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Toddler Sleep Issues May Lead to Later Problems

An established routine of bath, book, then bed can improve the quantity and quality of children's sleep.

Innovation Story

Toddler Sleep Issues May Lead to Later Problems

Mass General’s chief of General Pediatrics discusses why sleep is so important for young children and advises parents on how to improve their child’s sleep.

Jennifer Nejman Bohonak
January 13, 2018

Childhood sleep researcher Elsie Taveras, MD, MPH, and her team have discovered that toddlers who don’t sleep enough are more likely to have attention, social and behavioral problems years later in elementary school.

The Massachusetts General Hospital researchers analyzed the sleep habits of children between the ages of 6 months and 7 years old using data from Project Viva, a long-term study of 1,046 children. They also interviewed the mothers and reviewed parent and teacher assessments of behavior.

Kids who did not get enough sleep scored poorly on behavioral and attention assessments. And it was not only children diagnosed with attention deficit hyperactivity disorder (ADHD), which is known to interfere with sleep.

“ADHD is at one extreme,” says Dr. Taveras, chief of General Pediatrics at Mass General and an Ofer and Shelly Nemirovsky MGH Research Scholar. “But there is a subpopulation of children with insufficient sleep whose executive functioning skills and behavior mirror those of children with an ADHD diagnosis. Their struggles are also affecting their quality of life.”

Elsie Taveras, MD, MPH
Elsie Taveras, MD, MPH

Social Factors that Affect Sleep

In her recent study, Dr. Taveras learned more about how a family’s situation influences sleep.

Researchers found children living in homes with lower household incomes and whose parents had lower education levels were more likely to sleep less than nine hours at ages 5 and 7. Other factors associated with insufficient sleep included watching more television and having a higher body mass index. African American children overall slept fewer hours than their white counterparts.

Dr. Taveras says the next step is to create interventions to help support parents in developing healthy sleep practices for their children and themselves. Such interventions could include help with establishing home routines, meditation and stress management, and community resources to support parents.

Critical Time for Sleep

Parents can still influence sleep patterns during the toddler and preschool years.

Dr. Taveras once thought the critical time to establish good sleep patterns was from birth to age 2. Her new research suggests parents can also influence sleep during the toddler and preschool years, which can improve outcomes seen in school-age kids.

Insufficient sleep also puts a child at risk for obesity, Dr. Taveras’ research has noted. It’s possible that not getting enough sleep makes it difficult for children to regulate their eating and behavior, Dr. Taveras says, adding this conclusion requires more research. To explore the topic further, Dr. Taveras and her team will use a National Institutes of Health grant to follow 500 newborn babies and their parents for two years.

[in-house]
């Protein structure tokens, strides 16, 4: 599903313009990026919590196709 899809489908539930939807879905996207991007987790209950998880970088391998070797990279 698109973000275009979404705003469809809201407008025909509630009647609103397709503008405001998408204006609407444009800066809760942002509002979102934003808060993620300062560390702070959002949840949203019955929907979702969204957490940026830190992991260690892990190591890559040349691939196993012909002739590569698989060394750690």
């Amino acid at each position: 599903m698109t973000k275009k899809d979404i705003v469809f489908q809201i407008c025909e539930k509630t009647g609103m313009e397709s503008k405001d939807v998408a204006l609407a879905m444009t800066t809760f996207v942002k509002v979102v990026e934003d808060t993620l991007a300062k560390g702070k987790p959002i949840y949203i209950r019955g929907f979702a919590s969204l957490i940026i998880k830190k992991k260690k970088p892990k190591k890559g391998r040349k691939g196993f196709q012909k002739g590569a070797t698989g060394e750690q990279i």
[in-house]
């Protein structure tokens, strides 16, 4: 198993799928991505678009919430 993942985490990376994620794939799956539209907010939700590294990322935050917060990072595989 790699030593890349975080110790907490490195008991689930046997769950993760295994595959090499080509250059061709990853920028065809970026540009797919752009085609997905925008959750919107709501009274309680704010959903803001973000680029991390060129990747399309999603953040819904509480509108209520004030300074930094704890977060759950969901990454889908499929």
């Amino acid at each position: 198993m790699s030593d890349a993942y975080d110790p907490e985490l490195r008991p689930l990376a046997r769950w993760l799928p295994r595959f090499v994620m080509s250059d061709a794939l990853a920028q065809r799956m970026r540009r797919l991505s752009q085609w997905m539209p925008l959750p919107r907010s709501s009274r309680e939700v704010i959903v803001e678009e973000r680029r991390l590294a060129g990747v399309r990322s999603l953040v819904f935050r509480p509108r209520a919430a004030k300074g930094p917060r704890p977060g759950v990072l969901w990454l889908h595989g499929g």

Dr. Taveras is the new executive director of the Kraft Center for Community Health at Mass General. The center’s initiatives include increasing access to high quality care for disadvantaged populations. The center supported Dr. Taveras’ study, The First 1000 Days, which counsels mothers about their babies’ sleep as well as their own.

What Parents Can Do

Dr. Taveras’ research supports the idea that establishing a routine can improve a child’s quality and quantity of sleep.

The routine for Dr. Taveras’ two children is the 3 “B”’s — bath, book and bed. Most routines take 30 to 45 minutes and may include drinks of water, snacks, reading aloud or brief showers, she adds.

Most bedtime routines take 30 to 45 minutes.

It can be challenging for families to fit dinner, homework, activities and parent-child bonding into the evening, Dr. Taveras acknowledges, adding that there is no one routine for every family. “But parents should know that pushing bedtime later will affect how the child functions at school the next day, and, possibly in years to come,” she says.

Sleep recommendations:

  • 6 months to two years old: 12 hours or longer
  • 3 to 4 years old: 11 hours or longer
  • 5 to 7 years old: 10 hours or longer

Tips for parents:

  • Make bedtime the same time each night.
  • Establish a routine.
  • Remove screens from the child’s bedroom including televisions, smartphones and computers.
  • Turn off the television one hour prior to bedtime.
  • No caffeinated beverages or sugary snacks before bedtime.
  • Use a nightlight and/or quiet music.
  • If you have concerns about your child’s sleep, talk to your pediatrician.

To make a donation to support the research and patient care of Dr. Taveras, or to learn more and contribute your own ideas to helping families establish healthy sleep practices, please contact us.